July 23, 2015

The murder of Franz Ferdinand in Sarajevo would have been like the murder of the Prince of Wales in Dublin

The Archduke Franz Ferdinand of Austria was assassinated on June 28 1914. This event was the key turning points in twentieth century  history. The Archduke, heir presumptive to the Austro-Hungarian throne, was shot in Sarajevo by Gavrilo Princip. The assassin was a member of the Black Hand gang, a Serbian nationalists group, whose aim was to free Serbia of the rule of the Austro-Hungarian empire. 
The killing caused Austria-Hungary to declare war on Serbia. This in turn precipitated a political crisis between the Great Powers in Europe which led to a chain of events which brought about the outbreak of the First World War. 

We don't realise the enormity or impart of this event. The murder of Archduke Franz Ferdinand of Austria in Sarajevo in 1914 would be like the the assassination of the Prince of Wales in the streets of Dublin. George Bernard Shaw, in his discarded defence of Roger Casement, wrote:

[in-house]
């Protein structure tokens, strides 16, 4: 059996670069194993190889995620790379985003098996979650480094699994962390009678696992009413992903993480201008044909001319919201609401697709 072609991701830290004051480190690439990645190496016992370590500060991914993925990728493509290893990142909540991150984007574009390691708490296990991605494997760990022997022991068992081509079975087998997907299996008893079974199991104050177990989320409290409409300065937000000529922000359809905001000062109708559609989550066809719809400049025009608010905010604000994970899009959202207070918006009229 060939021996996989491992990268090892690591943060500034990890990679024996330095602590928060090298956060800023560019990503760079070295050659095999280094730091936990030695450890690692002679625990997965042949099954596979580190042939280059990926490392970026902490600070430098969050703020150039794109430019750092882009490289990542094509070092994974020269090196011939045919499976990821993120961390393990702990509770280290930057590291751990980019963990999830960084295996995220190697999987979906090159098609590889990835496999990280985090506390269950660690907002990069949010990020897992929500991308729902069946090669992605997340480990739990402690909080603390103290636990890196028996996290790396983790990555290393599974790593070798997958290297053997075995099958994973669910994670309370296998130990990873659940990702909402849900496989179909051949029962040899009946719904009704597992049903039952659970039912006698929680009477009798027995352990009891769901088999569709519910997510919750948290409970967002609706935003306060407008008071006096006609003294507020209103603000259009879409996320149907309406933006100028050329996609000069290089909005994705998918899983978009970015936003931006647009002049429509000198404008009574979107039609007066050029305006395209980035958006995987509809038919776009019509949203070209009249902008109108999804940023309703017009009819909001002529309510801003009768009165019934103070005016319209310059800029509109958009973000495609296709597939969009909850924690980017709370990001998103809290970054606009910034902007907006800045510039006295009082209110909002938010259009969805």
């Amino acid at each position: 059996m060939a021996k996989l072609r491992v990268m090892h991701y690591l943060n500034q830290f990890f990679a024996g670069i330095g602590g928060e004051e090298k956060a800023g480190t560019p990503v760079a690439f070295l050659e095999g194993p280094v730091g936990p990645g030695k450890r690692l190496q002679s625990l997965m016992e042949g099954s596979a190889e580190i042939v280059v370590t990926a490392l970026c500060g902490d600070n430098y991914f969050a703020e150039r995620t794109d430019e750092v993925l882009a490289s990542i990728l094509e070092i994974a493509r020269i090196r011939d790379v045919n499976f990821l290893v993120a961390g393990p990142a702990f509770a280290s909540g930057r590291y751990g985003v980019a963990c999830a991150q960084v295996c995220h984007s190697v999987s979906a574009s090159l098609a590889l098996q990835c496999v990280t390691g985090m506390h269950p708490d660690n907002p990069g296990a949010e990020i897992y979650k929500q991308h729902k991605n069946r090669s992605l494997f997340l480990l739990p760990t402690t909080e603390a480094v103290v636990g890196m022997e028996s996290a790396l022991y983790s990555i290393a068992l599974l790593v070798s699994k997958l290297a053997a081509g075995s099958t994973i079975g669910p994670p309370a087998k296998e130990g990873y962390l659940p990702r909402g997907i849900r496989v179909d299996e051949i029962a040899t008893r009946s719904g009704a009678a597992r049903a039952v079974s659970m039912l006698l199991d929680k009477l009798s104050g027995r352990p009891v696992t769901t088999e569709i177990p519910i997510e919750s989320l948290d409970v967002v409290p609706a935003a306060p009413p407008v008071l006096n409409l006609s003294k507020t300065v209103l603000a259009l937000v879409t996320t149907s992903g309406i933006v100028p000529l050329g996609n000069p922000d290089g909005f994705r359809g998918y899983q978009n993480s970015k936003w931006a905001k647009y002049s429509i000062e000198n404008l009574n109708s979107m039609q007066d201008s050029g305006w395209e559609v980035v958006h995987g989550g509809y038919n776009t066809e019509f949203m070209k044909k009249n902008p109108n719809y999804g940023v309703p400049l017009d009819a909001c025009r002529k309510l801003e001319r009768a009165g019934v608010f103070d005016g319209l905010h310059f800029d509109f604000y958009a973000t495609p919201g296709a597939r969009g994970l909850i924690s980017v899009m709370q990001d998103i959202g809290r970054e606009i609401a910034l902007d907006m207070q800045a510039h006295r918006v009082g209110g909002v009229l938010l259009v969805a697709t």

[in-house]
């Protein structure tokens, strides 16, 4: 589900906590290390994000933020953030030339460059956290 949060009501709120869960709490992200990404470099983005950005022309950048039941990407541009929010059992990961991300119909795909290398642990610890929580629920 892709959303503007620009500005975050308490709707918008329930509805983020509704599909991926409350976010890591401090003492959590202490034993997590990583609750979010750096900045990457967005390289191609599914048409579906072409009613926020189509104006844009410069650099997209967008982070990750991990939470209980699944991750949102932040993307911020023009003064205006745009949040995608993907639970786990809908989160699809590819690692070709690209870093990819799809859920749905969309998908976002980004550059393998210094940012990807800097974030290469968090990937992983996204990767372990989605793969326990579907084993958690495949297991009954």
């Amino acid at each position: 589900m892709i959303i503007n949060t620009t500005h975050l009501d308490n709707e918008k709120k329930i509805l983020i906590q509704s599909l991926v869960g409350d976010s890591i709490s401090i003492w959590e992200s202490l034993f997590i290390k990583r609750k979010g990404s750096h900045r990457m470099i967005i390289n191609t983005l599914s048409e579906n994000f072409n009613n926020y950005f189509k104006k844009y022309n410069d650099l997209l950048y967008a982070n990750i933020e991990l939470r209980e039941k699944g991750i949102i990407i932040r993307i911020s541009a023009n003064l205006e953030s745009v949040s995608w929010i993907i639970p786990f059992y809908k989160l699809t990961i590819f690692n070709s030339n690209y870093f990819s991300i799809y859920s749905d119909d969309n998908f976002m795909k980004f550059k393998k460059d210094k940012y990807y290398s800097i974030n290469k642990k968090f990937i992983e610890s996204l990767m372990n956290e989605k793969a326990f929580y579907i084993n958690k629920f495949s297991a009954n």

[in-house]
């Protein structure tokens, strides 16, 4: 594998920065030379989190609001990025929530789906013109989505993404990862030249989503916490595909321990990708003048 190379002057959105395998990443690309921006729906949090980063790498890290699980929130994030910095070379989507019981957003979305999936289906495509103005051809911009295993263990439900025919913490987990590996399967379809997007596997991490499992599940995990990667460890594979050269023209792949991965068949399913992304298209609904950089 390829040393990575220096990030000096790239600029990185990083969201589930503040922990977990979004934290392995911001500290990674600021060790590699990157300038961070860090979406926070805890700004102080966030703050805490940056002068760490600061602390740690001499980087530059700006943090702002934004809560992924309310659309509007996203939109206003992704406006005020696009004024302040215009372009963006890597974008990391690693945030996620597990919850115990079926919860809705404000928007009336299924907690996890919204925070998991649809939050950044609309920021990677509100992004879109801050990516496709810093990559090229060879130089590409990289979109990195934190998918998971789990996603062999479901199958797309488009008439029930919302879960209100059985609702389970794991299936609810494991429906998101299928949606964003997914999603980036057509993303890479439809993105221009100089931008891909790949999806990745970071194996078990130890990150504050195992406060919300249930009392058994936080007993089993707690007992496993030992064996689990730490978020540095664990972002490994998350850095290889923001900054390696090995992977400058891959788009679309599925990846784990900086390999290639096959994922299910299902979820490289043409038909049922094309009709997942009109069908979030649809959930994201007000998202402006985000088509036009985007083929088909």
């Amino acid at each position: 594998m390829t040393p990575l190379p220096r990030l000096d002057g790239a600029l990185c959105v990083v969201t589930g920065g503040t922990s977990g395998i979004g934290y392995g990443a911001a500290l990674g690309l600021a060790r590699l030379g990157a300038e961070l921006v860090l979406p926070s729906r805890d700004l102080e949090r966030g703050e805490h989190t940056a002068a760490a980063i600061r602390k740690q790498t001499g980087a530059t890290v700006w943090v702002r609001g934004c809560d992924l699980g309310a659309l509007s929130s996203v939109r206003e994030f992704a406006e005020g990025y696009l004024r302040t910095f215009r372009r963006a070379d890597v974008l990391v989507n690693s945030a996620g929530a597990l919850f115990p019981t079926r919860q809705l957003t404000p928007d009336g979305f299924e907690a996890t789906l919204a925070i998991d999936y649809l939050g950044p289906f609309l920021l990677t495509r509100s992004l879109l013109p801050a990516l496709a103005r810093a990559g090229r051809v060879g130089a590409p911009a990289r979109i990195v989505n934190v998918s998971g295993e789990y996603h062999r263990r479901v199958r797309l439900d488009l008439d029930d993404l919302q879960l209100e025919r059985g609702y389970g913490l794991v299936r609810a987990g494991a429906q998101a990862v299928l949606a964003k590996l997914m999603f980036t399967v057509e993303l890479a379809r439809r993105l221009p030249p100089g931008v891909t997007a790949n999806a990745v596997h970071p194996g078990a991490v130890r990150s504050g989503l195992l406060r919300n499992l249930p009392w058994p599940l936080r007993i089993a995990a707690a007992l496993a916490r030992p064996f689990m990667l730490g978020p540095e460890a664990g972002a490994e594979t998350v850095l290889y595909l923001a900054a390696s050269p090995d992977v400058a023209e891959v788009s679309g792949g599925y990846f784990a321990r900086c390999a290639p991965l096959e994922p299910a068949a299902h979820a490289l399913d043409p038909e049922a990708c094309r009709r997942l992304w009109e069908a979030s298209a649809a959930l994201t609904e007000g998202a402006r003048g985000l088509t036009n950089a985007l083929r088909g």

"On the question of allegiance, Roger Casement was equally explicit. He pointed out that five centuries of Turkish rule in the Balkans had not, in the opinion of the British nation, abrogated the right of every Serbian to strike for independence, and he co concluded quite logically that the same period of British rule could not abrogate the right of every Irishman to do the same. In England we are still so strongly of the opinion so far as Serbia is concerned that we have not allowed an event which could be paralleled in these islands but by the assassination of the Prince of Wales in the streets of Dublin to shake our adherence to, and our support by armed force of, this principle of nationality. It seems to me that Casement is here quite unanswerable."
It's an indulgence, but if we engage in "what if-ery" and counter-factual thought experiment, without the assassination of Franz Ferdinand Hitler may well have pursued his interest in alternative medicine, Lenin may have become a professor of Russian politics at Columbia University. 

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